Timmins Newspaper Index

Porcupine Advance, 21 Aug 1941, 2, p. 4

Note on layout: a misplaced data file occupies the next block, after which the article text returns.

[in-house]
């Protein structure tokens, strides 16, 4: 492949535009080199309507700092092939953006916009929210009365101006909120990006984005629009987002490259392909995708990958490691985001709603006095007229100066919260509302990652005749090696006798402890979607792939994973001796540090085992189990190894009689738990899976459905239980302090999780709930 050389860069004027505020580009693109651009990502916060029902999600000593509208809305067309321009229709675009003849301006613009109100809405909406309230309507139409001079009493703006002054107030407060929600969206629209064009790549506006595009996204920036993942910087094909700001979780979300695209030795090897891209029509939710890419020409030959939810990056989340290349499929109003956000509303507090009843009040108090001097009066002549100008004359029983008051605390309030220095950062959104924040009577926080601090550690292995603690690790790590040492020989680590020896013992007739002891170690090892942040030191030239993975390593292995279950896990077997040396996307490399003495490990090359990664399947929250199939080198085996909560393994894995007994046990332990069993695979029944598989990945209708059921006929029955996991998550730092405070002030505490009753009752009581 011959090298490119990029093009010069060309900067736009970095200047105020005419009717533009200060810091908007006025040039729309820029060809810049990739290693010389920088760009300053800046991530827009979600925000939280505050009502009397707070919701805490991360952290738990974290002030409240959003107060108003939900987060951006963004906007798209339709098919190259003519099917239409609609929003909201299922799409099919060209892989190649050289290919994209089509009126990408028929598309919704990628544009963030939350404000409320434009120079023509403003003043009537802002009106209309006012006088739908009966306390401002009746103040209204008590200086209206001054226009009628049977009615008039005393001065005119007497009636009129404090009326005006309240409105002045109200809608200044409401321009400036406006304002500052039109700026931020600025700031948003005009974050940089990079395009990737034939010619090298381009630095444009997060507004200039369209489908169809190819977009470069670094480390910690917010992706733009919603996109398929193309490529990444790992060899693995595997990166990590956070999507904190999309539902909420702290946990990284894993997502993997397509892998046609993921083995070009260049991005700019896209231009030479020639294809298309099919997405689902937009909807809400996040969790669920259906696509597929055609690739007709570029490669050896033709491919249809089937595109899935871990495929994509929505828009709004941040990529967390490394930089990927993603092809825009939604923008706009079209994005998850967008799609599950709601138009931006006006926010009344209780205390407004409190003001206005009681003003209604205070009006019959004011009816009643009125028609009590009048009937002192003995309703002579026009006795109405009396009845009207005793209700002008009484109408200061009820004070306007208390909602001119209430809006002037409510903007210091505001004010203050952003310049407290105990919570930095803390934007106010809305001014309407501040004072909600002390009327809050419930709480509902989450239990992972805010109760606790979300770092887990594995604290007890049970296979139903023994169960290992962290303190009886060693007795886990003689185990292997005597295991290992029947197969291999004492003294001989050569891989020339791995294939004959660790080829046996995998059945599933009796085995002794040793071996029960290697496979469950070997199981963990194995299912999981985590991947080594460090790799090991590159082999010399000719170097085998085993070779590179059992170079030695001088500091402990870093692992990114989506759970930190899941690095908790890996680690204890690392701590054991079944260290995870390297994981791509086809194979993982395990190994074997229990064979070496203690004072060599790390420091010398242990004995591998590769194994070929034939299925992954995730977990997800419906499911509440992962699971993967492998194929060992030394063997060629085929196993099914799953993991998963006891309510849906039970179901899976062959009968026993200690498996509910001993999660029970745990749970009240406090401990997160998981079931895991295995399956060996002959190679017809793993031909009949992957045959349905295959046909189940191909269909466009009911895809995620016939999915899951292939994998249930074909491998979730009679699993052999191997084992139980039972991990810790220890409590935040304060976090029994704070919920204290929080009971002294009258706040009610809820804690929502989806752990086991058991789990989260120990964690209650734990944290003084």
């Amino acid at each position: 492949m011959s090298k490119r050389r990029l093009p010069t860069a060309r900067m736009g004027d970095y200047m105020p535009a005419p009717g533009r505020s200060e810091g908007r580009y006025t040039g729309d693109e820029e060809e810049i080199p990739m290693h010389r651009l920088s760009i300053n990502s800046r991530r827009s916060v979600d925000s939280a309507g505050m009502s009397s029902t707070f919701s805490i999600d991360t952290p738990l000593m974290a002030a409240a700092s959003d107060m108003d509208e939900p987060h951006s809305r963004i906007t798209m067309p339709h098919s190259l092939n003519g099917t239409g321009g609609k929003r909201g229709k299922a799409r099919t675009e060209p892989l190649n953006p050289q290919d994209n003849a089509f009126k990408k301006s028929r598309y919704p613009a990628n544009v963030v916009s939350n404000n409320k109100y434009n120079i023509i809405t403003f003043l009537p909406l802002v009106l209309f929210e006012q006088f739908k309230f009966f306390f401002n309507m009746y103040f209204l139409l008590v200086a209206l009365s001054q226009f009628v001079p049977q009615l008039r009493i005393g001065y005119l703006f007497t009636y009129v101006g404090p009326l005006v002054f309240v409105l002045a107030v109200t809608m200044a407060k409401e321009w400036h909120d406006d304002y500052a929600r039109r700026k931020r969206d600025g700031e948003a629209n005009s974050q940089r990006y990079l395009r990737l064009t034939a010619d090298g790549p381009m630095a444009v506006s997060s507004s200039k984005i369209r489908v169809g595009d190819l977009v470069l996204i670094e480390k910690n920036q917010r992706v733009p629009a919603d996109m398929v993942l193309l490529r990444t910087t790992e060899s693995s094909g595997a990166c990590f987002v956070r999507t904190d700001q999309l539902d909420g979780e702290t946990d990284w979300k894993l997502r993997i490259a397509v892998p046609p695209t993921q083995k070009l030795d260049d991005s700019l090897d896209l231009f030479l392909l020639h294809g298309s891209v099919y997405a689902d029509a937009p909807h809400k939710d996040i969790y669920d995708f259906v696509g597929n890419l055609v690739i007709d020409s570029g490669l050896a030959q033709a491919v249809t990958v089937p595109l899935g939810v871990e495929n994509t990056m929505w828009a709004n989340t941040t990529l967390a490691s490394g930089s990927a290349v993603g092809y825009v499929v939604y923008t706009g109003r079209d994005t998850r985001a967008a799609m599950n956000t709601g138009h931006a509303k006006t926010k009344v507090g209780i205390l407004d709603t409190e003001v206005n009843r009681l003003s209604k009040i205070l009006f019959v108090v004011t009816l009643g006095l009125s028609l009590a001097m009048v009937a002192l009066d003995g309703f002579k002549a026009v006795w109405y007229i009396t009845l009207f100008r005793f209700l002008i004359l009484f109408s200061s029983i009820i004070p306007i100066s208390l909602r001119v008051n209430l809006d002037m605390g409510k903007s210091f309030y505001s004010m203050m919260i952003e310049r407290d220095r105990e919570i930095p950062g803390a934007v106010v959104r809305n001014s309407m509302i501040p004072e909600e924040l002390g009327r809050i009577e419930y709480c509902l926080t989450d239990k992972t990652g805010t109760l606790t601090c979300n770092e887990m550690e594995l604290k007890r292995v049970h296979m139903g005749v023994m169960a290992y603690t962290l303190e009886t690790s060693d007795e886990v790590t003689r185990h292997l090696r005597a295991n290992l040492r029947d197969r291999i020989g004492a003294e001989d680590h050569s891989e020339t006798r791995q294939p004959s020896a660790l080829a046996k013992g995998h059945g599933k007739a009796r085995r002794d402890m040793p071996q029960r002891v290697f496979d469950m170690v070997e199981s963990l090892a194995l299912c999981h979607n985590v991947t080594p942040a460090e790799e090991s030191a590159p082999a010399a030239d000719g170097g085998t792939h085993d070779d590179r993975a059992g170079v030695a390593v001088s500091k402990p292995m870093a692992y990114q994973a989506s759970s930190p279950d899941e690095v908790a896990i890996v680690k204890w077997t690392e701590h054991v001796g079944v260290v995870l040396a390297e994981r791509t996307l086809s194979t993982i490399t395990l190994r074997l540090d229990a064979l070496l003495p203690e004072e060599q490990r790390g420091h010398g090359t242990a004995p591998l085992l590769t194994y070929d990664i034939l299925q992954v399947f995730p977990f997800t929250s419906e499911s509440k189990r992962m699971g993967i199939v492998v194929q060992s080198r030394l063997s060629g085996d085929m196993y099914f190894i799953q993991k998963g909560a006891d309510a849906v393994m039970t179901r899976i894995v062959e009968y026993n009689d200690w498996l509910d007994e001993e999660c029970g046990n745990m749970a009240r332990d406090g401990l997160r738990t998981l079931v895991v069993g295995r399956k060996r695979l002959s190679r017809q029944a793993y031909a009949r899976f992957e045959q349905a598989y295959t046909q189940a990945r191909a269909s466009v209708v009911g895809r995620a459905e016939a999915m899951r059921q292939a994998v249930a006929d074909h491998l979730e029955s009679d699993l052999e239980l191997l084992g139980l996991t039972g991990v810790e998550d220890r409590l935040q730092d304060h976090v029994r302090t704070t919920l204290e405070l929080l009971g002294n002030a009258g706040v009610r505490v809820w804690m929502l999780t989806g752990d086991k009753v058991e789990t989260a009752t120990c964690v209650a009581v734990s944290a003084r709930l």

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Newspapers all through Canada last week gavei much space to recording the death of R. A. Mcâ€" Innis, until recently the general manager of the Angloâ€"Canadian Pulp and Paper Co., of Quebec. It was noted that he died at his summer home near Port Carling, Ontario, after nrore than a year! of illâ€"health. Mention was made of his outstandâ€"| ing success as an executive; that he had been] the manager of the Abitibi Power & Paper Co., at; Iroquois Falls for ten years; that he established the Angloâ€"Canadian Pulp & Paper Co. in 1927; thatl in 1937 he organized the Gaspesia Sulphite Co.} and at the time of his death he was president ofl that company; that he was a director of the folâ€"| lowing important. concerns:â€"Tampax Incorpor-i ated, New York, N.Y.; Angloâ€"Newfoundland Steamâ€"| ship Company, Limited; Terra Nova Properties,} Limited; and the Quebec Logging Corporation;; that he was a past president of the Canadian Pulp| & Paper Association. Important as these details may be and valuable as they suggest the talent of the late Mr. McInnis, they seem to miss the} special service that this gifted citizen gave his; countrflé; For ten eventful years he served the! North. Wrough that special service‘ he a.ssistâ€"] ed Canada in noteworthy way. R. A. McInnis took! over the management of the Abitibi Pulp & Paper; Co. in 1917. He started with a concern that had; comparatively little in the way of plant, business: or prestige. He not only built a model industry.’ but his was the moving spirit that established a : model town to provide homes for the employeesÂ¥ of the business. With inadequate capital, he fin-: anced a venture that achieved noteworthy sucâ€"| cess. Mr, McInnis did not start the Abitibi Power & Paper Co., but he truly established itâ€"made it' a going concern, with a loyal staff and a thrivingl business. He took a delight in overcoming the’ early difficulties and handicaps encountered, andt he gathered round him men who were inspired not only with the purpose of bringing an indusâ€" Trial enterprise to high success, but also moved byl the desire to build homes and a town of beauty| that would be a model for the North. He deservesi the title of pioneer in material ways, but still morei he merits the name of pioneer in the finer things, Timmins, Ont., Thursday, August 21st, 1941 Subscription Rates: Canadaâ€"$200 Per Year. United Sta TIMMINS, ONTARIO Members Canadian Weekly Newspaper Association; Ontarioâ€" Quebec Newspaper Association TWO PHONESâ€"â€"26 and 2020 of life. Attractive homes, pleasant surroundings, lawns, gardens, flowers, education, art, beauty, music, cultureâ€"these occupied his thoughts and hopes. He pioneered in the idea of the best laâ€" bour conditions, the best working conditions, the best home conditions. The civic centre at Iroquois Falls was one of the pioneer beauty spots in this part of the North. There was not a worthy comâ€" munity cause that did not have the ardent supâ€" port of R. A. McInnis. R. A. McInnis was an enthusiast for Iroquois Falls and he did his full part to make it worthy. But’ he did not stop there. He tried to serve the whole. North. As president of the Northern Ontario Asâ€"l sociated Boards of Trade for several terms he did remarkable work in helping to make the Northl known and understood. His leadership for years| was one of the greatest assets of the North. His| unusual organizing and executive ability was aI freewill offering to the cause of the North. The; North owes him a great debt, and in this land for‘ which he did so much, his memory should long be| honoured. â€"He had a vision that some day will be! realizedâ€"a vision of a country with its resources§ developed, its riches turned to the service of huâ€"| manitty, its treasures used for the benefit of allâ€"| a land of industry, pleasant homes and happyl people. i Just as R. A. McInnis did not forget the better| things of life in the work of building industry and| making progress, so, too, he found time in his busy| life in the North to make friends. So toâ€"day his passing is mourned by all who knew of his services to the North, and particularly by his friends who recognized in him not only the executive of ability, | but the man of ideals and aspirations and beliefi in the happiness as well as the progress of nuâ€"| manity. | The publication this week of details of the Migâ€" rafiory Birds Convention Act will remind many worthy people of the fact that the annual duckâ€" hunting season is not far away. Every year hunâ€" areds of men in this part of the North enjoy the duckâ€"hunting. Other hundreds come from Cld Ontario and from places even in the far south of the continent. The annual duckâ€"hunt has a fasâ€" cination that has few equals in the realm of sport. It is not the killing of the birds that gives the delight, but the communion with nature, the thrill, the adventure, the interest of the occasion. The charm of the outdoors, the bracing air, the enthuâ€" siasm of the event, the happy comtpanionship of kindred spiritsâ€"these are the joys of the duckâ€" hiunting season. It is well to remember at this time that one man in Canada takes a chief place in the fact that the annual duckâ€"hunting holiday is practical and popular. That man is Jack Miner, now 76 years old. His bird sanctuary at Kingsâ€" m n n i t n n im m i f 1ER WORTHY CAUSE t ANOTHE AUSE mt itc n o0 00 00000 a0. m 0000000 u0 i. snn o0 0 00 00 o0 z02220 an El Yoroupine Aduauce o ca c c m c . n m n n n i n i m n t t i n n n n . n n a" HE SERVED THE NORTH 4 ~% 4 4 4 1 remr s s a s a 2 a a 0 0 aâ€" u9 0 m 0 0 0 m n in c an en n ce en an sn n w w FAGE Pour GEO. LAKE, Owner and Publisher Published Every Thursday by United Statesâ€"$3.00 Per Year i Mr. and Mrs. Kirk, a respected couple living in North Bay, left last year on a holiday trip, leaving ' their family of young children behind in the care Eof relatives. Somewhere between Sudbury and iSau]t Ste. Marie, all trace was lost of the couple and their automobile. Search of the country and I dragging of the waters has brought no clue to the fate of the couple. In referring to the mystery, l'I‘he North Bay Nugget compares it to the disapâ€" lpearance of "John Small" a quarter of a century | ago. That is enough to make Ambrose Small turn in his unknown grave, for he was a man so well advertised that he would be excused for being !disappointed if his first name were forgotten. For many years Jack Miner and his son, Manley Miner, with the support of the others in the famâ€" ily, defrayed the expenses of this unique plan of conservation through aroused public interest and knowledge. It was their method of brightening and lightening the arduous duty of farming. Durâ€" ing the years, however, the cost has mounted beâ€" yond private enterprise.. Toâ€"day the Miner bird sanctuary has costs and expenses that total $15,000 a year. The natural thought may be that governâ€" ments should carry this expense for the country‘s welfare.© It is necessary, however, that the fact should be faced that govermments do not follow such logical ways. The onus accordingly falls on the public. A month or two ago Jack Miner made his semiâ€"annual appeal for funds to mainâ€" tain his worldâ€"famed bird sanctuary at Kingsâ€" Ville. With all the other demands of the moment â€"so many arising from war causesâ€"it may not be possible for all to help in the worthy conservaâ€" tion cause for national benefit, but at least each and every one may do his or her part in impressing on the governments the fact that one of Canada‘s important resources is its wild life and that conâ€" servation should have full support. vilie, Ontario, has not only assured the supply of the migratory ducks and geese, but it has served as the inspiration and the model for dozens of similar sanctuaries in Canada and the United States. For a quarter of a century or more Jack Miner has been placing bands on the legs of birds at his sanctuary. These bands have carried texts from scripture, thus carrying the gospel north and south on the continent. The idea behind his sanctuary has carried another gospelâ€"the gospel of nature. of kindness, and of conservation. Time and again since the present war comâ€" menced the question has been asked:â€""What will Russia do?" It was asked when Allies of Russih were threatened. It was asked when Russia‘s inâ€" terests seemed to be in jeopardy. It was asked more recently when Russia was attacked. It was asked when Russia appeared to be successfully withstanding the fury of the invasion. It is asked now when Russia appears to be threatened with major losses in territory and resources. Recent days have heard reports of noteworthy advances made by the Nazis. Russia has certainly been the Question Mark in the struggle for freedom and democracy. Answers to the question have been many and varied. There appears to be numerous and differing replies to the question as to what Russia will do now, with the prospects less bright for Soviet success. The real answer to this latest question appears to be the same as the reply to the previous Question Marks. Russia can hold back the Huns, if the Russian people are ready and willing. All the signs so far suggest that Rusâ€" sia is both able and willing. The Question Mark has become an Exclamation Point. "What Will Russia do?" has brought an answer in action that has made the democracies exclaim in admiration. This may well continue. Russia has such infmense territory and her resources and industries are so widelly scattered that it does not seem possible that a single victory, or‘even a series of victories can change the issue. If Russia continues to fight with the spirit and power that has distinguished the battle so far, the Nazis have no more chance of defeating Russia that the Japanese have of conquering China. Canadian&â€"who see a grievance in the fact that they are now required to slice their own bread should remember that there are many countries in the world toâ€"day who are worrying because they have no bread to slice. i c c ce c t n n w on an n an o o s c c c c c n n im am n w on an 4. Still stands the motto of the King:â€" "Put into your task whatever it may be all the courage and purpose of which you are capable. Keep your hearts proud and your resolve unshakâ€" en. Let us go forward to that task as one man. a smile on our lips and our heads held high, and with God‘s help we shall not fail." Those who pretend to believe that democracies can not accomplish things or govern themselves and that to get things done or preserve order dicâ€" tatorship is necessary should turn their attention to the crowds of thousands waiting on street in Timmins on Tuesday to welcome H. R. H. the Duke of Kent. As early as one o‘clock in the afternoon the crowds began to gather. At that time it was expected that the Duke of Kent and party would be here by halfâ€"past two in the afternoon. Word was soon passed around the crowds that it would be halfâ€"past four or five o‘clock before His Royal Highness could reach here. Most of the crowd quietly slipped away for a time, though some stayed patiently in front of the town hali for over four hours. Around four o‘clock the thousands GRAVEL AND SANDâ€"AND PLACER THE QUESTION MARK THE PORCUPTINE ADVANCE, TTIMMINS, ONTARIO gathered again to welcome MHis Royal Highness. There was no confusion, no disorder, little jostling. Everything was quiet and orderly and serene. Not only was the orderliness and decorum of the huge crowd a compliment to the authorities, but still more was it a credit to the people themselves and to the theory of selfâ€"government of an intelligent people. Recently there have been a number of comâ€" plaints that on most evenings it is impossible to secure needed remedies in case of illness or acc@tâ€" dent. The suggestion is made that it might be practical to arrange for one or more drug stores to be open later at night for the general convenience. This might be accomplished by the drug stores arranging among themselves a plan whereby for certain dates some of the stores might open later and close later. The method could be adjusted so that none of the stores would keep open longer than any of the others. The different stores could be on different hours, with the staffs having the same number of working hours and the same time off. The plan might be worth consideration with the idea of public advantage. No thoughtful perâ€" Married at Golden City; to Reside at South Porcupine A very quiet wedding took place on Saturday evening, August 9th, in the parsonage at Golden City, when the Rev. Louis Carlson united in marriage Mary Willow Kelly, daughter of Mr. and Mrs. Fred Kelly of Railroad st. South Porcupine, and Percy Milton Howson, son of Mrs. Nova Howson and the late Mr. Howson. of Scotland, Ont. Other News of South Poreuâ€" pine and the Dome. The bride was gowned in pale blue crepe with white accessories and was attended by her sister, Miss Ethel Kelly, who wore a cinnamon brown dress with green accessories. Mr. Sydney Tubman officiated as best man. South Porcupine, August 20. Special to The Advance. A wedding dinner for the immediate relatives was held at the bride‘s home after the ceremony. Mr. and Mrs. Howson will take up residence at 81 William avenue, South Porcupine. Friends of Mr. Thos. Ryan will symâ€" pathise with him upon hearing of the death of his brother, Mr. Michael Ryan, in Fort Edward, New York. The funâ€" eral was on Wednesday, but Mr. T. Ryan was not able to attend. Miss Sybil Ostrom is spending the summer vacation in Haileybury and Englehart. Mrs. William Battrick, of Front street who has been visiting her sister in Bracebridge for the past month, has returned home. Mrs. Beckett and.‘grpx_)dson. Billy, have returned from holiday in Norâ€" wood. Mrs. Dewar, of Montreal, has arrived in town at the Ostrom apartments, joining her husband, who is employed at the Broulan Mine. Mr. and Mrs. Mike Cybulski left last week to spend a few days in Renfrew. Mr. and Mrs. Irvin Richardson, of Dome Extension left last week for holiday in Sturgeon Falls. iMrs. Victor Hermant and her mother, Mrs. Lefinsky, left on Tuesday last week for vacation in Pembroke and Renfrew. Mr. and Mrs. P. J. Varker have reâ€" turned from vacation in London and Sarnia and while in Sarnia, a family reunion of the Langdon family of which Mrs. Varker is a member took place, thirty nine being present. Members were present from New Jerâ€" sey, Flint and other places in Michiâ€" gan. The Varkers report seeing Mr. J. A. Collins, formerly of Dome Extenâ€" sion who is at present ill, in the Lonâ€" don Sanitarium and were glad to find him somewhat improved in health. His children, Esther and Harry, were with them and were also able to see their father. { The Misses Mary and Ilena Yorke, of Crawford street left on Tuesday last week for Sydney, Nova Scotia, for vacation. Mrs. V. G. Hills returned last week to her home in Hamilton after visiting relatives apd friends in town and Dome Extension. Mr. and Mrs. John Costain left last week for Kemptville to visit their daughter Mrs. Bert Frisby and family. Mr. A. D. Pearce accompanied them. Mr. and Mrs. B. Bruce and. twin daughters have returned to South Porâ€" cupine, after two weeks‘ holiday at their cottage at Sesekinika. Mr. and Mrs. Lloyd Hunkin and Donna, who have been on a visit to relatives in Mitchell, London and Ham:« ilton, returned home this week. Mr. Wm. Gowans, of Toronto, at one time with the Dome Mines Co., was in town this weekâ€"end at the Hoyle proâ€" perty. 4" Your correspondent has received a copy of the Parish Magazine from her old home in England and the following extracts bring home closely to us the difference in conditions in England toâ€" day and Canada: "On Tuesday, July 8th we invite all the members of the Mothers‘ Union to a pleasant afterâ€" noomn on the Vicarage lawn. We will do our best to provide some refreshâ€" ments if members will bring their own sugar." And again; "The Ministry has appointedâ€"â€"â€"â€"as the Voluntary food organizer to look after food supâ€" plies, should the people of â€"â€"â€"â€"â€" be isolated in the event of invasion by the enemy. He would under such conâ€" ditions be responsible for conserving and fairly distributing the food in â€"â€" â€"â€"â€"â€"until communication with the permanent Ministry of. Food organizaâ€" tion has been restored. This is not inâ€" chiefl tended to alarm anyone of any immeâ€" | ping . diate danger, but everyone in case of Las need should know that provision has s been made." l Cm"ql Jack Miner‘s Tags for Ducks and Geese of Much Importance For illustration, North Carolina at one time killed more than ten other states. Jack Miner gives this information to the proper authorities, with the resuli several sanctuaries were established in that locality which gives the birds a place to breathe between shots. Had it not been for Jack Minâ€" er‘s tagging system the authorities would not have realized what a great percentage was being killed in such localities. Valuable in Helping Along Conservation â€" of _ Wild Fowl.. & The Sanctuary has proven that birds will come back to the same place for food and protection.. Only this spring while making a catch a goose was caught wearing two tags. One on each leg. One had been put on in the Fall of 1924 while the tag on the other leg was placed on in the Fall of 1928. Several are often reâ€"caught which have been tagged as far back as the Fall of 1928, but seldom is one caught that has been tagged back as far as 1924, Kingsville, Aug. 20 â€" Most people look upon Jack Miner‘s tagging system of Ducks and Geese as a hobby, when the fact of the matter is it is of the greatest value in dollars and cents to the various Provinces of Canada and the United States, because it gives the authorities knowledge of where the birds are each season of the year, which State and Province kills the most and where they are killed in any huge number. OPEN TO PUBLIC 11 TO 3 DAYTIME 8 TO 11 AT NIGHT son would ask for any return to former hours, no matter how convenient the late hours might be to the public. If extension of the service to the pubâ€" lic could be extended by an agreement between the various drug stores, the plan might well be considered. A German resident of New York City jumped from the Brooklyn Bridge in the hope of killing himself{. If this man had really intended to comâ€" mit suicide he would have returned to his native land and publicly announced that he did not like the way the Fuehrer wears his moustache. The Kapuskasing Northern Tribune thinks it a remarkable coincidence that The Advance and The Tribune should get the same idea at the same time of listing English words beginning with the letter "V‘". What makes the coincidence the more reâ€" markable is the fact that The Advance list of words beginning with "V" was published a week before the Tribune‘s roll. A really coincident coâ€" incidence would be the fact that these two newsâ€" papers should publish a list of English words endâ€" ing with "v". * B R A N C H ES T H R O U G H O U T C A N A D A IMPERIAL BANK OF CANADA Furhermore proves that the making 19 yei or in other w continent. Ja trips would i forth across t had a Sanctus the hunters st safety to anoth several photos Imperial Bank gives a complete banking service on the C. N. E. grounds, in the Adminâ€" istration Building, near the Fountain. This branch is operated during the Exhibition for the convenience of the Canadian National Exhibition Association andthe public, andis one of the 197 branches operated across Canada. rolnna 14 many Da Head Office: Toronto . LEWIS, Manager Exhibition Branch WiIint bed PINE STREET NORTH Curtis Optical Co. U UAL shC REGISTERED oPTroOMETRIST IN CHARGE 11 he h Liberal Terms May be Arranged ie was killed in North id been tagged in 1918 ; it has worn the tag, ds 28 trips across the Miner asks how many have made back and _continent had it not _to give it safety from ; and shell. the tageing system the tagging go from one .. Jack Miner from owners k Miner wasn‘t tagâ€" U system place of received of Bird Defective vision in young eyes often goes unnoticed during vaâ€" cation months. Before you send them back to school, find out if their eyes are causing trouble. Don‘t let your children lose out in school when you might save them the disappointment by this simple prevention. _ Have Mr. Curtis examine their eyes today. Eanctuaries in North Carolina, other states as Fell as other Sanctuaries in Ontario, which had been taken from blinds which show the geese wearing his tab. Thus witile there are chains of Sanctuaries throughout America, birds can‘t becoms exterminated, yet the Runters have good shooting between these Sanctuaries. In other words the Sanctuaries stop any exterminating deâ€" Nothing Serious: quires a tough hide quently being called Millions of dollars have been rightly spent in the United States and Canada for museums where only stuffed speciâ€" mens can be seen. Jack Miner asks, is it not just or sane, if not more so, to maintain Sanctuaries where specimens can be seen alive and saved from exâ€" termination. sires GOOD GOING AUG. 21 â€" SEPT. 6 RETURN LIMIT & SEPT. 10 SINGLE FARE TORONTO EXHIBITION BARGAIN FARES IHURsSPAY, aUdtUsT 218T, 1941 In effect from many points in Ontario FOR THE ROUND TRIP Gov‘t Revenue Tax Extra TO Many a man ac«= because he is freâ€" on to save it. PHONE 835